High-pressure and temperature experiments strongly suggest that (Mg,Fe)SiO3-perovskite, a silicate mineral with a perovskite structure, is the dominant material in the lower mantle of Earth.
Although synthetic examples of this mineral have been well studied, no naturally occurring samples had ever been found in a rock on the planet’s surface.
Thanks to the work of mineralogists Dr Chi Ma from California Institute of Technology and Prof Oliver Tschauner from the University of Nevada-Las Vegas, naturally occurring (Mg,Fe)SiO3-perovskite has been found in the Tenham meteorite – a fragment of a larger, 4.5 billion-year-old meteorite that fell in Queensland, Australia, in 1879.
Because the Tenham meteorite had survived high-energy collisions with asteroids in space, parts of it were believed to have experienced the high-pressure conditions found in the Earth’s mantle. That, scientists thought, made it a good candidate for containing (Mg,Fe)SiO3-perovskite, now simply called bridgmanite.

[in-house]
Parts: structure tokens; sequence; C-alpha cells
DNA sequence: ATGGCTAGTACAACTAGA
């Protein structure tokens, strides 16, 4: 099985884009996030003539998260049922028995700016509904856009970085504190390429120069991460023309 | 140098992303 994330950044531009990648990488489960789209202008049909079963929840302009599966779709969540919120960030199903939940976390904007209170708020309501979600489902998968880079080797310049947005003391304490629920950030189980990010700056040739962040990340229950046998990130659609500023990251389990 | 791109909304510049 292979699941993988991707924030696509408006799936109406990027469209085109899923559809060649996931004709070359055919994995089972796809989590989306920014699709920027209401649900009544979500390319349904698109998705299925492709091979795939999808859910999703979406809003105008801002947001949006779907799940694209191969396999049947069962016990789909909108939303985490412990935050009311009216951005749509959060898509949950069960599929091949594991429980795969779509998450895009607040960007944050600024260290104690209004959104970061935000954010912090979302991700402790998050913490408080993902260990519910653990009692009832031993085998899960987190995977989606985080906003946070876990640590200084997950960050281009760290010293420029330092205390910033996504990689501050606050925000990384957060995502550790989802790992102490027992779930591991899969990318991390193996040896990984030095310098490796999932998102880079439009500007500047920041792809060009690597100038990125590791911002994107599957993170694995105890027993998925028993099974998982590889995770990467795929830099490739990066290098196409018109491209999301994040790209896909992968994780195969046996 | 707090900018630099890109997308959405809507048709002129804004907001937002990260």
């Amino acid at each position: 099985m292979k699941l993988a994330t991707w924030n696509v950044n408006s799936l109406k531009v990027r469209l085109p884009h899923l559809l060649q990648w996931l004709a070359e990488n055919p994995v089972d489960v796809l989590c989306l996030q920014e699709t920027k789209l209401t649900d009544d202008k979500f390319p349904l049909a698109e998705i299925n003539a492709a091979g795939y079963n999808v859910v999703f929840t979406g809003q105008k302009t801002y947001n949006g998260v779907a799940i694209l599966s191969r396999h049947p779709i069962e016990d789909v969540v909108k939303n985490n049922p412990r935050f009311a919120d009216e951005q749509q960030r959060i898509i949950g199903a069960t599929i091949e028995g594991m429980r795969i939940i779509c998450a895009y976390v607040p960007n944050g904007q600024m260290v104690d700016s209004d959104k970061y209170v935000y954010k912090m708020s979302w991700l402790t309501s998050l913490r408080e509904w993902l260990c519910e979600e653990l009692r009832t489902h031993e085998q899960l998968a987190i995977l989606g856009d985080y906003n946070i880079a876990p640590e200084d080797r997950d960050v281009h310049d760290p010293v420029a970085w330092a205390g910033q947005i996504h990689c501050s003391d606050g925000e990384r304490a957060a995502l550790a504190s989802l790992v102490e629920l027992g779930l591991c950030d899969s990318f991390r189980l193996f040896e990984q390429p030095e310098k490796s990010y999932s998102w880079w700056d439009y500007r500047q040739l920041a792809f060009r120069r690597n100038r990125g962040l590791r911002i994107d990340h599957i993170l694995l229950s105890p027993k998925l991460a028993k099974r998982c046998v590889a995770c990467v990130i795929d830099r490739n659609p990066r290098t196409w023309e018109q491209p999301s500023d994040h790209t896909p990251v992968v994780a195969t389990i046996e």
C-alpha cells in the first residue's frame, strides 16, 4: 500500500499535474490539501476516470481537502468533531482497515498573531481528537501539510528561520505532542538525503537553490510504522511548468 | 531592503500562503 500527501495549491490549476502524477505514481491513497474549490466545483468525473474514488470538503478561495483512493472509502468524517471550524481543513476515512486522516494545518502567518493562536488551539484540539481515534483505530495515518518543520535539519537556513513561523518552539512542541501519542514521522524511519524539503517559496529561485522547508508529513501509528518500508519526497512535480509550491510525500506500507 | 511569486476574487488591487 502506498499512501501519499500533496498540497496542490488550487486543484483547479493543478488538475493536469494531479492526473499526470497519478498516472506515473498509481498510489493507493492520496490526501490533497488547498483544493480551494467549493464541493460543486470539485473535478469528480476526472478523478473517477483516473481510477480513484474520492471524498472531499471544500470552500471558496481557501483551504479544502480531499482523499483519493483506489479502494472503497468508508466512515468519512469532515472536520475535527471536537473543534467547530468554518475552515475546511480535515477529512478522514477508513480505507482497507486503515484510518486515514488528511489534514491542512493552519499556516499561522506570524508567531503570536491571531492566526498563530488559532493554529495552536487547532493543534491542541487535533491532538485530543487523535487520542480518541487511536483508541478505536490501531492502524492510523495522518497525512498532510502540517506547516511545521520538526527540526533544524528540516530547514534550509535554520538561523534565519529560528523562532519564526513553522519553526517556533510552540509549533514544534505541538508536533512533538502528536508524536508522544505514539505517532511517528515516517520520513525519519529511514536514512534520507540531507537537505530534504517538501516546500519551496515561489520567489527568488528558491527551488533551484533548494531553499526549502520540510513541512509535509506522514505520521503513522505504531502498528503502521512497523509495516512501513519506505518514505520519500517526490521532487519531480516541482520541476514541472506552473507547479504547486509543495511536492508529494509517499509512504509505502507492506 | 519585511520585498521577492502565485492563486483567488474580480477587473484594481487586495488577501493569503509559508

The scientists used synchrotron X-ray diffraction mapping to find indications of the bridgmanite. They then examined the mineral and its surroundings with a high-resolution scanning electron microscope and determined the composition of the tiny bridgmanite crystals using an electron microprobe.
In March 2014, the team submitted a proposal to the International Mineralogical Association Commission on New Minerals, Nomenclature and Classification (CNMNC) with the suggested name of bridgmanite. On 2 June, CNMNC approved the mineral and its name.
“It is a really cool discovery. Our finding of natural bridgmanite not only provides new information on shock conditions and impact processes on small bodies in the solar system, but the tiny bridgmanite found in a meteorite could also help investigations of phase transformation mechanisms in the deep Earth,” Dr Ma said.
JoAnna Wendel. 2014. Mineral Named After Nobel Physicist. Eos, Transactions American Geophysical Union, vol. 95, no. 23, p. 195; doi: 10.1002/2014EO230005